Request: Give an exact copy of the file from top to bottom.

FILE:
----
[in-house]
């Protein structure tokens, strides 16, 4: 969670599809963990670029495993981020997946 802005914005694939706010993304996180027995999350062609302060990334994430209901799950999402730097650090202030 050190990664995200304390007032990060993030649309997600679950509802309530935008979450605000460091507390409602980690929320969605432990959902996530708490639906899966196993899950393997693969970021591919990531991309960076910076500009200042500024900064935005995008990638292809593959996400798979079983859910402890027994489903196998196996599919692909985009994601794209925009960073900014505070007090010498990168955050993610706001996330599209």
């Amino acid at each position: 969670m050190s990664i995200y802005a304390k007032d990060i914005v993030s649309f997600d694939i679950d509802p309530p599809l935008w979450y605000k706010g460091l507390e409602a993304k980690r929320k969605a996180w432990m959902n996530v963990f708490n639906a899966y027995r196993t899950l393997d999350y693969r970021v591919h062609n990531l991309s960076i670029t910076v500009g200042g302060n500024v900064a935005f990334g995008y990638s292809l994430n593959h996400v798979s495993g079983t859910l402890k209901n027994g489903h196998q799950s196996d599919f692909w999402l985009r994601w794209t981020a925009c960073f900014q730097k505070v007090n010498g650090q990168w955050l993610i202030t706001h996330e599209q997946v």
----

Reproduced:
[in-house]
């Protein structure tokens, strides 16, 4: 969670599809963990670029495993981020997946 802005914005694939706010993304996180027995999350062609302060990334994430209901799950999402730097650090202030 050190990664995200304390007032990060993030649309997600679950509802309530935008979450605000460091507390409602980690929320969605432990959902996530708490639906899966196993899950393997693969970021591919990531991309960076910076500009200042500024900064935005995008990638292809593959996400798979079983859910402890027994489903196998196996599919692909985009994601794209925009960073900014505070007090010498990168955050993610706001996330599209």
């Amino acid at each position: 969670m050190s990664i995200y802005a304390k007032d990060i914005v993030s649309f997600d694939i679950d509802p309530p599809l935008w979450y605000k706010g460091l507390e409602a993304k980690r929320k969605a996180w432990m959902n996530v963990f708490n639906a899966y027995r196993t899950l393997d999350y693969r970021v591919h062609n990531l991309s960076i670029t910076v500009g200042g302060n500024v900064a935005f990334g995008y990638s292809l994430n593959h996400v798979s495993g079983t859910l402890k209901n027994g489903h196998q799950s196996d599919f692909w999402l985009r994601w794209t981020a925009c960073f900014q730097k505070v007090n010498g650090q990168w955050l993610i202030t706001h996330e599209q997946v």